Update: Oversight Chair Election, Promoting Diversity on Corporate Boards, & more

Nov 22, 2019

Dear Friend,

On Wednesday, my House Democratic colleagues elected me as the new Chair of the Committee on Oversight and Reform. I am deeply humbled and grateful to them for entrusting me with this role and am honored by this opportunity to do more for the American people. I will do my best to follow the honorable example that Chairman Cummings left for us all. As we know, there's much work to be done -and I can't wait to get started.

In addition to the Caucus vote this week, House Democrats passed the Meeks-Maloney Improving Corporate Governance Through Diversity Act of 2019, I voted to pass the Workplace Violence Prevention for Health Care and Social Service Workers Act, and I was named to City & State New York’s The 2019 Women Power 100.


Chairing the House Committee on Oversight and Reform

When I first came to Congress, I wanted to be on the Committee on Oversight and Reform because it fights corruption, ensures government transparency and accountability, and has the tools to conduct the deep-dive investigations needed to protect and help the American people. It also provides support for the goals of individual members and to other committees. 

When I was growing up, very few women were in elected office, and I thought my options were to be a schoolteacher, a librarian or a nurse, and I studied them very carefully. I became a teacher and later on, worked for the Board of Education. It was this work that showed me the incredible power of government to help people. And so, I went to work for two Speakers and the Democratic leader of the State Senate. Never in my life did I ever think I would have the honor of being elected to the great City Council of New York or to the United States Congress.

And when I came to Congress, I noticed there were no women in the portraits on the walls and there were no women committee chairs. I would always wonder, “where were the women?” 

In fact, in a 2012 Oversight Committee hearing on contraception coverage, I had to ask, "where are the women," because the witness panel was all men.  And then when I asked for a woman to testify, they said she was unqualified. It was unbelievable. 

So, I never thought I'd have the great honor of chairing such an important committee and I am humbled by the additional honor of being the first woman to chair it. I thank all my colleagues for entrusting this position to me, and I promise I will never stop working in pursuit of the goals and values Democrats are advancing to help people.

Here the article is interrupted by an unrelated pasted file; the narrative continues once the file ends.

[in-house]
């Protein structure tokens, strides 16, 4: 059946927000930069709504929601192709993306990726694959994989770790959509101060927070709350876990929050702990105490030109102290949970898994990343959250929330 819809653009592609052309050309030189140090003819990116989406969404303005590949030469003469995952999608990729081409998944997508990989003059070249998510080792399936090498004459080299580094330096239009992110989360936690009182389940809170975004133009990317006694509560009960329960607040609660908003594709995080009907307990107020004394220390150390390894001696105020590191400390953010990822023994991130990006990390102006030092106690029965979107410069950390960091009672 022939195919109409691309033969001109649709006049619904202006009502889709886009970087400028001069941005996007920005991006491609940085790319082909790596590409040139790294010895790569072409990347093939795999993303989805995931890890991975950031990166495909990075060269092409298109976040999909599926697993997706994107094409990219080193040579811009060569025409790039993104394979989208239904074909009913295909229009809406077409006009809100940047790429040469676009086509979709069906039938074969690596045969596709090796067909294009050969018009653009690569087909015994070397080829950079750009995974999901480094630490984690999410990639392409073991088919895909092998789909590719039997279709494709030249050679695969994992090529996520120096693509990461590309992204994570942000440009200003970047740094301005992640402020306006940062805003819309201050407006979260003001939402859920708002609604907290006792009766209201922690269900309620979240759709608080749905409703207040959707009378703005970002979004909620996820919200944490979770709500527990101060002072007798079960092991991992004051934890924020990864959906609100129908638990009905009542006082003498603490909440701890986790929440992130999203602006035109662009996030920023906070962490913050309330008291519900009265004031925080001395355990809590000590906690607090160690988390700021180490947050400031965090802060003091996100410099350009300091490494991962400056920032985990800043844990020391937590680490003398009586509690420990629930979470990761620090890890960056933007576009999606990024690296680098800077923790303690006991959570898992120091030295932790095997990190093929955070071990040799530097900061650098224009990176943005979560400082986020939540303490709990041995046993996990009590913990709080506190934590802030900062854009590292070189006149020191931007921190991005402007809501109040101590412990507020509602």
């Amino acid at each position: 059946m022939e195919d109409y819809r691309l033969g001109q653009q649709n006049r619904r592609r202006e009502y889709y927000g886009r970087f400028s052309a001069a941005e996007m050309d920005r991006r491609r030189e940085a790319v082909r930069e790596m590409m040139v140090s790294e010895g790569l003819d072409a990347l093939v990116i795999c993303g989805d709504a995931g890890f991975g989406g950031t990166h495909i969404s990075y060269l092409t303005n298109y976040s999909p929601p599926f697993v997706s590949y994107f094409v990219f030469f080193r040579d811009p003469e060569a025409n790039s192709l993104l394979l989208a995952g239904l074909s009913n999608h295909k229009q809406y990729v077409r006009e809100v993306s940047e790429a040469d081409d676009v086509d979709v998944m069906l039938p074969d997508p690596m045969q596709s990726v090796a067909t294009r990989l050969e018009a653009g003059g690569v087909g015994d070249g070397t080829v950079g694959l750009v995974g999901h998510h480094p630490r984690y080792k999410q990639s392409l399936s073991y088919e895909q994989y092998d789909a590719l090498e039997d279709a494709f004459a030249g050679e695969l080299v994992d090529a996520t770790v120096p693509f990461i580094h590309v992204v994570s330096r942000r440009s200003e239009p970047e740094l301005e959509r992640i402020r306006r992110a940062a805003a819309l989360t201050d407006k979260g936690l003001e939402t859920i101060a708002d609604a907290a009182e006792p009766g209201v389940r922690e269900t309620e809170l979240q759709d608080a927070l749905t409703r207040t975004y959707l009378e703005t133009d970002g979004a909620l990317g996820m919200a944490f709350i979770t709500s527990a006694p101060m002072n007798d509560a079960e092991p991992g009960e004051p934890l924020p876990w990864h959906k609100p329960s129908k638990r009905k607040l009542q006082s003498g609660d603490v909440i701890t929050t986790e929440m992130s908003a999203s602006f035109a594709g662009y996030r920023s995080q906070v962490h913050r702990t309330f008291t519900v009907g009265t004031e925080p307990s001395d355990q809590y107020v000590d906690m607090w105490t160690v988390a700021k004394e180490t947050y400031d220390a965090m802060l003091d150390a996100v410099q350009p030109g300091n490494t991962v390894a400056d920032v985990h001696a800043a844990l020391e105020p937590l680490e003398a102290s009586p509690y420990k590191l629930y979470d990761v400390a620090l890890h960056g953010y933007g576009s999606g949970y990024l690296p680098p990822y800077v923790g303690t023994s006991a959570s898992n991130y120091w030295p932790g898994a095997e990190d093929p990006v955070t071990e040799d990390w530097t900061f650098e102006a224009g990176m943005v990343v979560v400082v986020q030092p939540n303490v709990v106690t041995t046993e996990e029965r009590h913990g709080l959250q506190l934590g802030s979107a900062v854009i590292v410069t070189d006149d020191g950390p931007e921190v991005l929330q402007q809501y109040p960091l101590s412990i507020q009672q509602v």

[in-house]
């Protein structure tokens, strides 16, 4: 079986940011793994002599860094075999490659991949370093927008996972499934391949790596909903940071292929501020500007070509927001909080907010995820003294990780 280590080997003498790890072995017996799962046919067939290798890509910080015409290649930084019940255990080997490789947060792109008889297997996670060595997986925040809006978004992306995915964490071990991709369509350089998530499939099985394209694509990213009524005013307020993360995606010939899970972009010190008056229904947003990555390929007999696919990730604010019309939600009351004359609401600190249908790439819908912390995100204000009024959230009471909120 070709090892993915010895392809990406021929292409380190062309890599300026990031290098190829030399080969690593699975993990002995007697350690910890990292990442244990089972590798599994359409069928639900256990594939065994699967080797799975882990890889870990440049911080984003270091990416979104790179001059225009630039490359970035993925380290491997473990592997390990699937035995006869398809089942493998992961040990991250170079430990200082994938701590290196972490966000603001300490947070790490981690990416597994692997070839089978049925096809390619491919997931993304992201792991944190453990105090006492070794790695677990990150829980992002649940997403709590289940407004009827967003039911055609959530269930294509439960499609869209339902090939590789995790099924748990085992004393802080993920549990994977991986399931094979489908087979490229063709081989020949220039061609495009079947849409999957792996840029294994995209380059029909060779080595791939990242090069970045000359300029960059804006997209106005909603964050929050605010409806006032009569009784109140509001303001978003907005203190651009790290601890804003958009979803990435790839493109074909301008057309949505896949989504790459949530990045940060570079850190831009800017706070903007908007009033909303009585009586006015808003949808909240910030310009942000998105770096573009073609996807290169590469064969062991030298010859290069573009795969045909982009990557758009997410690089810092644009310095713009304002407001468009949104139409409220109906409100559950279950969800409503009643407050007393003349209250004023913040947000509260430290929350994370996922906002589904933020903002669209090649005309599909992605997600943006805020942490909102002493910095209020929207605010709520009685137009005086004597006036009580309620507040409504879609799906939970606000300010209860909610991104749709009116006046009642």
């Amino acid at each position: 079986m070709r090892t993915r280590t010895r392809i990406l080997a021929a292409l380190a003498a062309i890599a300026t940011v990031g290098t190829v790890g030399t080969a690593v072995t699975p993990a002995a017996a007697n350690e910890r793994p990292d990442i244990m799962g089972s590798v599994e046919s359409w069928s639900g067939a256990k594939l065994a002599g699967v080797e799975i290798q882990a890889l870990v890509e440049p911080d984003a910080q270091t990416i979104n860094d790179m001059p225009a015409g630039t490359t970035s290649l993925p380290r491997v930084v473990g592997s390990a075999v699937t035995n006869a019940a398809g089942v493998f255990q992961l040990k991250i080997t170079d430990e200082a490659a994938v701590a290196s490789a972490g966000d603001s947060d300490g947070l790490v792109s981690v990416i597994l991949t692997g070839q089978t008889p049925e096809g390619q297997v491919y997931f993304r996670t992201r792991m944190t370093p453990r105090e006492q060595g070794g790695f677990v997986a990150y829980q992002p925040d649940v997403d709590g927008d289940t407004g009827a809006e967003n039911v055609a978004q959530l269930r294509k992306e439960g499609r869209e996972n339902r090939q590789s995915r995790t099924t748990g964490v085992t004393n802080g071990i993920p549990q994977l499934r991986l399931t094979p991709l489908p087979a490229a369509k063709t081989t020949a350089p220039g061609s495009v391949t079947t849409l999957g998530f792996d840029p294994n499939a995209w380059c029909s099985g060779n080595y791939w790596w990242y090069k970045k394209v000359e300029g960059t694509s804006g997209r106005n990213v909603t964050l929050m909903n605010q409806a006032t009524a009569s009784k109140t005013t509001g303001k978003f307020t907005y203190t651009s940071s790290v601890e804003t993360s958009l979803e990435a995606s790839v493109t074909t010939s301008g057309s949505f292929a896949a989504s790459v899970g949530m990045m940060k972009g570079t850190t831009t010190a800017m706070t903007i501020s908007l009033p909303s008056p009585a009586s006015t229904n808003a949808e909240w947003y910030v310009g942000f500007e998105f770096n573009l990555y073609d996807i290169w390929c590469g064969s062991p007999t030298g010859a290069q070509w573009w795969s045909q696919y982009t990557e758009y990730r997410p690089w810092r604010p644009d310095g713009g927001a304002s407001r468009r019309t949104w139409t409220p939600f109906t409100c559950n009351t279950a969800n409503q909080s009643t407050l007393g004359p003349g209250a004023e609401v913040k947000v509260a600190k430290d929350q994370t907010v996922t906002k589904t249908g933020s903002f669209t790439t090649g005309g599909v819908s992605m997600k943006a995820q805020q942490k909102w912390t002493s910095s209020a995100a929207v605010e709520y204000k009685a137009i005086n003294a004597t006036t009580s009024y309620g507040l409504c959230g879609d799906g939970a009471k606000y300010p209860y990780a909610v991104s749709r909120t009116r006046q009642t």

Corporate Board Diversity

The Improving Corporate Governance Through Diversity Act of 2019 is very simple, but the goal is extremely important — increasing diversity in corporate leadership. One of the key pieces of this, I believe, is getting more women and minorities in corporate leadership positions. Leaders set the tone, and they set the priorities.

I asked the GAO to study this issue in 2015, and they found that women were badly under-represented on corporate boards. They also found that if the current trends continue, it would take more than 40 years for women to reach parity with men on corporate boards. So clearly, something needs to change.

Increasing diversity in corporate leadership is not just a social issue — it’s good business too. Study after study has shown that companies with greater gender, racial, and ethnic diversity on their boards perform better financially. This bill would help investors accomplish this by requiring public companies to report the makeup of their boards in their annual reports and would also establish a Diversity Advisory Group at the SEC, which would study strategies to increase diversity on corporate boards. Making meaningful progress on corporate diversity is going to require a range of different policies in addition to the improved disclosures in this bill but this is a key step in the right direction.


The 2019 Women Power 100

I am so honored to be included on City & State’s list of so many incredible New York women. Throughout my years in public service, I have fought to make New York City and our nation stronger.  I am proud to have passed laws like the Never Forget the Heroes Act and to have worked with advocates across the country to get us so close to finally enshrining women’s equality in the Constitution with the Equal Rights Amendment. I want to thank City & State for including me in The 2019 Women Power 100 and for recognizing the amazing, powerful women of New York State.


As always, your concerns still and always will remain my top priority. Please do not hesitate to email me through my website.

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Carolyn B. Maloney 

Member of Congress